Tuesday, September 28, 2010
Teaching: Myths and superstitions galore
Myths are always enchanting: they charm us away from the harsh realities of the world and keep us complacent. Established beliefs and institutions thrive where myths thrive. And, in order they would thrive, the myths about them are perpetuated in enlightened self-interest.
The school is one institution which owes its long and ubiquitous existence to the hoary myth that learning takes place as a result of teaching. As the institution grew, the myths around it grew, too, with the newer myths strengthening the older ones and all the myths together fortifying the time-honoured seminal myth of teaching producing learning.
When I was a student, I didn't learn much – at least I thought so. I thought I was too stupid to learn in spite of what I believed to be my teachers' excellent teaching, and so my veneration for my gurus remained intact. The scales fell from my eyes only much later, when I overheard two of my students soon after I had become a teacher. "Mr Ramanujam is an excellent teacher", said one. "Of course, he is", replied the other. "But we're too stupid to understand him." This innocuous comment dealt a severe blow to my pedagogic ego. But it set me free, at the same time, from a superstition. I began to see teaching in a new light. The light was ruthlessly uncomplimentary when it focussed on my gurus. It was an agonizing experience.
Among the myriad minor myths mushrooming morbidly under the motherly care of this mammoth myth is the old wife's tale that teachers are effective communicators. If there is one thing that has struck me in all the academic staff programmes I have taken part in, it is the fact that we, teachers, are awfully bad at expressing ourselves. There are, of course, oases in that vast, dreary teaching desert, but how few they are!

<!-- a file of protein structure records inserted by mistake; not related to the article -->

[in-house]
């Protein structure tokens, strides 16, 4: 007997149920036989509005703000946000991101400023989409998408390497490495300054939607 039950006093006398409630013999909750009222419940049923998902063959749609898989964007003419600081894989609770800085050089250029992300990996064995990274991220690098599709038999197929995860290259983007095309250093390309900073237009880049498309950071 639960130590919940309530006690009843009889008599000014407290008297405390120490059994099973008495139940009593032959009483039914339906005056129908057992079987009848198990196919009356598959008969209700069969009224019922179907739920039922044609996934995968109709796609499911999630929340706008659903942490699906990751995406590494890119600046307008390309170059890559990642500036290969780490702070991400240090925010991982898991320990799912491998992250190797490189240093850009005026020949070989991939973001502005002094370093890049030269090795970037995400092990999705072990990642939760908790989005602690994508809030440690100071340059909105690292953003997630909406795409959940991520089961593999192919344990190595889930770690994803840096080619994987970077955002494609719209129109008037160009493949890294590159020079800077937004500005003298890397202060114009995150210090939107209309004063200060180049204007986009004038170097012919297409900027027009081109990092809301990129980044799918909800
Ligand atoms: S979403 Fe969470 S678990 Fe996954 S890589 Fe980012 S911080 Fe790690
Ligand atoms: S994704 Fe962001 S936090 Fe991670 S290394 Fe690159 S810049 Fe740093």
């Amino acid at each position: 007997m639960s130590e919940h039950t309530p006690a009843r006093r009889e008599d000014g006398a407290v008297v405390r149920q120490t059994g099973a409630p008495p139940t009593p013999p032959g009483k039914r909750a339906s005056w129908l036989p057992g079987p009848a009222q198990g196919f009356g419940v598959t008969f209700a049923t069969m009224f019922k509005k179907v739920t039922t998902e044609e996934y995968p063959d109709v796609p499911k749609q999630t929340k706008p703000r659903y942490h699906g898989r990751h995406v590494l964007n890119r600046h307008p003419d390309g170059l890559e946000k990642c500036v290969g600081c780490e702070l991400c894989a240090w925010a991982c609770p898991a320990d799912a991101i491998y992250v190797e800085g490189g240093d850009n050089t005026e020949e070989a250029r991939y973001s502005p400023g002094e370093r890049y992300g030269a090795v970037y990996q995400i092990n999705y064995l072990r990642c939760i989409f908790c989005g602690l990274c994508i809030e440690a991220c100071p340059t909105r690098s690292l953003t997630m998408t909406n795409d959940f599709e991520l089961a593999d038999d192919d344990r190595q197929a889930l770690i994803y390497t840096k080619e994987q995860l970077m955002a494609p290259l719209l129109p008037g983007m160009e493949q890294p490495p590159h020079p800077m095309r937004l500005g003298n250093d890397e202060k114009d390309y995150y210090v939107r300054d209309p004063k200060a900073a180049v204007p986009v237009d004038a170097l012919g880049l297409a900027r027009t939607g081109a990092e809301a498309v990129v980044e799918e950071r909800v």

Once I attended a panel discussion. The panel consisted of three college teachers, a banker, a chartered accountant, and a sugar mill owner. I listened in admiration to the sugar mill owner who was an enviable combination of a wealth of knowledge and effortless expression. The banker was precise and to the point, and the chartered accountant was much more economical with words. But the professors were a pathetic sight: they were waffling away in unhearable English.
Am I overgeneralizing from my own limited experience? I wish I was. But the voices I hear of people who are genuinely concerned about the state of affairs in education seem to chime in with my own. Over three decades ago, when I was a novice teacher in a small town in India, Professor Yashpal, an exceptional teacher, wrote an open letter to us, college teachers in India, in his capacity as the Chairman of the University Grants Commission. The purport of the letter was: You are not very good. For God's sake, improve yourself!